Ryan Williams (Stanford University)
Complexity lower bounds like P != NP assert that no efficient program exists for solving many important computational problems. The stability of modern commerce relies on certain lower bounds being true (most prominently in cryptography and computer security). But the general problem of mathematically proving computational lower bounds remains a mystery: for many of the prominent lower bound problems, we do not know how to begin proving them true. While computer science is extremely adept at designing algorithms, it still seems very difficult to reason about all possible algorithms, including those that we will never see or execute, and argue that none of them can solve an NP-complete problem.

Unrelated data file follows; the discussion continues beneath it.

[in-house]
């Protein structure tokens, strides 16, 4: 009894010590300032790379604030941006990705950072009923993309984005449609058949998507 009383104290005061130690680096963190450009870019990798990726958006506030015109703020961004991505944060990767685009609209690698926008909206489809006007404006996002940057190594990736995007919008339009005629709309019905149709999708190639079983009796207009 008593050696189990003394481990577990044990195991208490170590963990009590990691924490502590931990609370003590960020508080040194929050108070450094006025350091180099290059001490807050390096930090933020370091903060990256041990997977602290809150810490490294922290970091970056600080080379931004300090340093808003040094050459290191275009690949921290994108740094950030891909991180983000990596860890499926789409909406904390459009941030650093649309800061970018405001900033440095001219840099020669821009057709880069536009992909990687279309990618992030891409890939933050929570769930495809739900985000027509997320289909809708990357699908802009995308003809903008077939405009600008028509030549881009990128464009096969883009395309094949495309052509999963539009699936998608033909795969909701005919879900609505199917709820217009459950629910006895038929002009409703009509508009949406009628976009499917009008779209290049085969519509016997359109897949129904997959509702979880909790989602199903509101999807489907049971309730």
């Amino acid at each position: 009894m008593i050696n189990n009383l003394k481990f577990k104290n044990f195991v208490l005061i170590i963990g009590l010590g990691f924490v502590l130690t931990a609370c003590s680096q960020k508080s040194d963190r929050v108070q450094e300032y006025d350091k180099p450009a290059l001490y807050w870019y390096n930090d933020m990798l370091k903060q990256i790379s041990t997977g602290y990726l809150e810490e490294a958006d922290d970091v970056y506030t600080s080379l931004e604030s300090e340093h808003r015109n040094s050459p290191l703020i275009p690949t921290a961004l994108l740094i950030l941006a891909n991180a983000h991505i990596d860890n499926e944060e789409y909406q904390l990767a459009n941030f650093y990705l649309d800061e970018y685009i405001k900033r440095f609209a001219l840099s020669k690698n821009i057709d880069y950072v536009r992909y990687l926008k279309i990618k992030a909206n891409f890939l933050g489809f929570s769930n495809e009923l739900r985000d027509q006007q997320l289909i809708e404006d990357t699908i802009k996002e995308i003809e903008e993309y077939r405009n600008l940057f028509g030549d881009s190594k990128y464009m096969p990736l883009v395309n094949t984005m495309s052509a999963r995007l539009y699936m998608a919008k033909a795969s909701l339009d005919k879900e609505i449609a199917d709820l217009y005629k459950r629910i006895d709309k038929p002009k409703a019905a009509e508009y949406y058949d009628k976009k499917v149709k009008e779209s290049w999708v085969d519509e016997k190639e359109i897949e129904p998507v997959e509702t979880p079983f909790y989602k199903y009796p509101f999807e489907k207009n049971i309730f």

As there are presently enormous gaps in our lower bound knowledge, a central question on the minds of today’s complexity theorists is: how will we find better ways to reason about all efficient programs? I will argue that some progress can be made by (very deliberately) thinking *algorithmically* about lower bounds: looking at lower bound problems as algorithm design problems of a different form. Recently, several new approaches have been proposed for viewing lower bounds in this way. This talk will provide a gentle introduction to these new approaches, and the general philosophy behind them.
Light refreshments will be served before the lecture at 3:30 p.m.